This is a fun thread to return to after all this time.
I used to have a swap partition around in case needed.
nowadays you have several options
the swap partition still works and is stable
but the use of swap files has become more popular too
and then there are those that dismiss the use of swap altogether
I use a swapfile, because I like to be able to suspend / hybernate
but I do not just use 1 swapfile, no I have 10 each 1 GiB in size
/mnt/lvmdisk/swap is only accessible by root
and the lvmdisk is a striped set of 2 disks
here is a small portion of my /etc/fstab
/dev/volgroup/lvmdisk /mnt/lvmdisk ext4 defaults 1 2
/mnt/lvmdisk/swap/swap0 none swap sw 0 3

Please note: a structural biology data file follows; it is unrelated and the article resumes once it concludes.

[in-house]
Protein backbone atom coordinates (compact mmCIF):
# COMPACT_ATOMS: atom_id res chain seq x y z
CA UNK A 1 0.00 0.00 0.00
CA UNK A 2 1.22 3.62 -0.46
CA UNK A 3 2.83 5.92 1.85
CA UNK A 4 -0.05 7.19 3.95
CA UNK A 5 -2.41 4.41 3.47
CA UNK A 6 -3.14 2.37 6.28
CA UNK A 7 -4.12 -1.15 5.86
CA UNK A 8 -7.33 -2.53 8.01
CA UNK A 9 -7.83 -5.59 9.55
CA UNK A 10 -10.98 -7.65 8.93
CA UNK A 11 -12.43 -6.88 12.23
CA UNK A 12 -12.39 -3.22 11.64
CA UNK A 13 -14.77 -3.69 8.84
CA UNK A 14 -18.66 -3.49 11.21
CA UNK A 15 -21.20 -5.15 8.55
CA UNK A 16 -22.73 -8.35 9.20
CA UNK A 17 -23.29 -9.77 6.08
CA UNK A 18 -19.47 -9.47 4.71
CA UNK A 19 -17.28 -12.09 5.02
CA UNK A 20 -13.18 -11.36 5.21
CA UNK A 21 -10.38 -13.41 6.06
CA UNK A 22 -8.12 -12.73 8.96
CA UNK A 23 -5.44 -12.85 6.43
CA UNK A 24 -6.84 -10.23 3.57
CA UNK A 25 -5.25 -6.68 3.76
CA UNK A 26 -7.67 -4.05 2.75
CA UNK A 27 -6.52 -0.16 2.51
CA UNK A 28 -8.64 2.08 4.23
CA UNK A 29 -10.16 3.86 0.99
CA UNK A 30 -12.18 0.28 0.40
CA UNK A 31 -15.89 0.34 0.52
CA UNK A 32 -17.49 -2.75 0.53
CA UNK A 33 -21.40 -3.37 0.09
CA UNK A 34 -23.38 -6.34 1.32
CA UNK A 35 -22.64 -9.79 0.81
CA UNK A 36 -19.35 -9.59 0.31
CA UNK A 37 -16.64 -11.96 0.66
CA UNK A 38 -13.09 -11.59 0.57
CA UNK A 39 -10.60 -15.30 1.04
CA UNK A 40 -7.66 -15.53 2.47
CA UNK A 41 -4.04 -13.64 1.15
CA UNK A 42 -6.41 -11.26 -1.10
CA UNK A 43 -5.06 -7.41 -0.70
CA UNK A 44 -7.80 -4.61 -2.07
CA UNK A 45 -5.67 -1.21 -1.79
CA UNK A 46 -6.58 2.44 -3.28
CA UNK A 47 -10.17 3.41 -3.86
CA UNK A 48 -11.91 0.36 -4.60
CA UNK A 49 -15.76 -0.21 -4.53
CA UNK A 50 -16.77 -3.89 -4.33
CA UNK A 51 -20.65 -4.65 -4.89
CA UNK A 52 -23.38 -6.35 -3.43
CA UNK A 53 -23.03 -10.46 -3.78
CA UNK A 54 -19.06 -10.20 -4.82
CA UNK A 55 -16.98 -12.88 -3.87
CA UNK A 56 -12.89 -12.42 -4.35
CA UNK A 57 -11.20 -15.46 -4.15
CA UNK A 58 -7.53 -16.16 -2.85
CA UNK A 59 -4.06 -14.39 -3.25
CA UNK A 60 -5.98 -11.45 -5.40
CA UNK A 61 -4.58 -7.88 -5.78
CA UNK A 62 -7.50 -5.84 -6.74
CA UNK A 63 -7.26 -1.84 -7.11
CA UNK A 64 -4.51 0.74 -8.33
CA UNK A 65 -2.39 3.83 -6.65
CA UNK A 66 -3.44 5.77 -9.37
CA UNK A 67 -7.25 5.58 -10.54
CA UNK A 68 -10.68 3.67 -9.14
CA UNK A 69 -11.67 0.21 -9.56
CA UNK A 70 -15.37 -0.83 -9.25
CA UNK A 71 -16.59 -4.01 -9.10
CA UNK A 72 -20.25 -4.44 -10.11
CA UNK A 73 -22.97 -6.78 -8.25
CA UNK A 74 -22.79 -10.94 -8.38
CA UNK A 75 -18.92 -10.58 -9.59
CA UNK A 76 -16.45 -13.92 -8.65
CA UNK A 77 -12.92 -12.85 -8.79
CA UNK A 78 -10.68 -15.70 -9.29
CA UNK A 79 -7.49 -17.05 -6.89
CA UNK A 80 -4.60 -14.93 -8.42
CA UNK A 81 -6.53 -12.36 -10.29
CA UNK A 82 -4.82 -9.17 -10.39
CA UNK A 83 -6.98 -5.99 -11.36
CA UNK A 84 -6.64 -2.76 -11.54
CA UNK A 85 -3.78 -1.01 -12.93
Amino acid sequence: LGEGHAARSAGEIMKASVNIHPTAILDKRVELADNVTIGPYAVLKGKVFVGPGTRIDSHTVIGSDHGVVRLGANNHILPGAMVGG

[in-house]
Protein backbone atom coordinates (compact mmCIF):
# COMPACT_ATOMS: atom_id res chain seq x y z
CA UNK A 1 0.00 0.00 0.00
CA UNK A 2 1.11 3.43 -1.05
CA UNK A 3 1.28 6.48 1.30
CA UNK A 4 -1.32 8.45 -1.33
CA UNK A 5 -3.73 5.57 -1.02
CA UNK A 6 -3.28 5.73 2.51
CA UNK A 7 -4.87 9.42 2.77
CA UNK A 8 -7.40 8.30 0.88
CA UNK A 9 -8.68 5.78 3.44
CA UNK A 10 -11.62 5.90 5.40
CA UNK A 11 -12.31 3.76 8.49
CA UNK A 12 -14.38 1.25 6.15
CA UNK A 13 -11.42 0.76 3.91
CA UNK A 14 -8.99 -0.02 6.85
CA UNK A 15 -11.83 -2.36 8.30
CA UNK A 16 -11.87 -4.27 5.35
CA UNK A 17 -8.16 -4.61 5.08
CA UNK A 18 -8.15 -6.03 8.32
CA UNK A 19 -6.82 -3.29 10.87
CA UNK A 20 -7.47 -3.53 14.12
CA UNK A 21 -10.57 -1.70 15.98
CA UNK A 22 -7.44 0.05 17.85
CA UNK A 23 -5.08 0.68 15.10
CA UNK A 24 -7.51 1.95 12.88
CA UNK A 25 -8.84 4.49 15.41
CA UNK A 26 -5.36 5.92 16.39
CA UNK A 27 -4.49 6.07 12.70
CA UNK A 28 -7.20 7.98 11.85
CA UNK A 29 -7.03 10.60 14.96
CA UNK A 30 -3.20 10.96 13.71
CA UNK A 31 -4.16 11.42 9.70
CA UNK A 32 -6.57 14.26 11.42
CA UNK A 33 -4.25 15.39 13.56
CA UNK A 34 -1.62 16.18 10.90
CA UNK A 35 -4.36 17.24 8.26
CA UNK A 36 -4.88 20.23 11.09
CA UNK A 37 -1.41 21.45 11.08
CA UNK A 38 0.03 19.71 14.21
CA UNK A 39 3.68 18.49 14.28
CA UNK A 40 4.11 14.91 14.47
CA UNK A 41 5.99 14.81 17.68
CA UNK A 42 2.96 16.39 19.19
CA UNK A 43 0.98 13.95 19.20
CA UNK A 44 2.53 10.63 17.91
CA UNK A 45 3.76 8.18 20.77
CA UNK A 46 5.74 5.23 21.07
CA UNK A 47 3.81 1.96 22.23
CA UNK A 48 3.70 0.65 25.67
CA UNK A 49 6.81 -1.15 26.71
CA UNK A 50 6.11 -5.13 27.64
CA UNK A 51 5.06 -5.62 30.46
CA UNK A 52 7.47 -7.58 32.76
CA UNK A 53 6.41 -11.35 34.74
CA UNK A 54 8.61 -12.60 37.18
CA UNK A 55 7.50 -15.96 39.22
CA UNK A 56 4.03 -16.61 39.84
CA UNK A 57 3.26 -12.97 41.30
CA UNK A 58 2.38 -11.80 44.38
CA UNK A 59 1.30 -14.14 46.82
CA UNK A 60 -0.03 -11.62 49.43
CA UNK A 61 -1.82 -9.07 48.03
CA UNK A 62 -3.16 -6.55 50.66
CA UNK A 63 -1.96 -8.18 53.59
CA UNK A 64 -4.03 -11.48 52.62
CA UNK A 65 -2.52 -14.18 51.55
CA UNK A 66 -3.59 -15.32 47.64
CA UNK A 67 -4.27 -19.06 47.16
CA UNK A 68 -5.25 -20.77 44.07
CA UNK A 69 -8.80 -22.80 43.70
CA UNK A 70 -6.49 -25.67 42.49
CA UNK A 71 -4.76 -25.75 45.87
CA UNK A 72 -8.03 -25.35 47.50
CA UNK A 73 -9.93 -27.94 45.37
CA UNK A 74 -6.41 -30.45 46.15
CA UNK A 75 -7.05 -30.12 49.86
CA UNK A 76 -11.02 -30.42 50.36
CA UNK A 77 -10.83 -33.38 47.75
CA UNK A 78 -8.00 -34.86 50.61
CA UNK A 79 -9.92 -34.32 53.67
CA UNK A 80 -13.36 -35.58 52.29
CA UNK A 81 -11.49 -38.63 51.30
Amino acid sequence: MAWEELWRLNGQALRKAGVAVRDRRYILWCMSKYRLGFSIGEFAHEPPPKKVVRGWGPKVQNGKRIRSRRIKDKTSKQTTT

/mnt/lvmdisk/swap/swap1 none swap sw 0 3
/mnt/lvmdisk/swap/swap2 none swap sw 0 3
/mnt/lvmdisk/swap/swap3 none swap sw 0 3
/mnt/lvmdisk/swap/swap4 none swap sw 0 3
/mnt/lvmdisk/swap/swap5 none swap sw 0 3
/mnt/lvmdisk/swap/swap6 none swap sw 0 3
/mnt/lvmdisk/swap/swap7 none swap sw 0 3
/mnt/lvmdisk/swap/swap8 none swap sw 0 3
/mnt/lvmdisk/swap/swap9 none swap sw 0 3
now I am not fully certain whether swap is up before suspend resumes
as I have not used that yet, but the logic is
having your swap files spread among 2 striped disks
should give some performance increase
As for those that turn off swap altogether
it gives the kernel lesser to do if the memory is full,
crash the program using the most.
which most often is the browser or some other memory hungry application.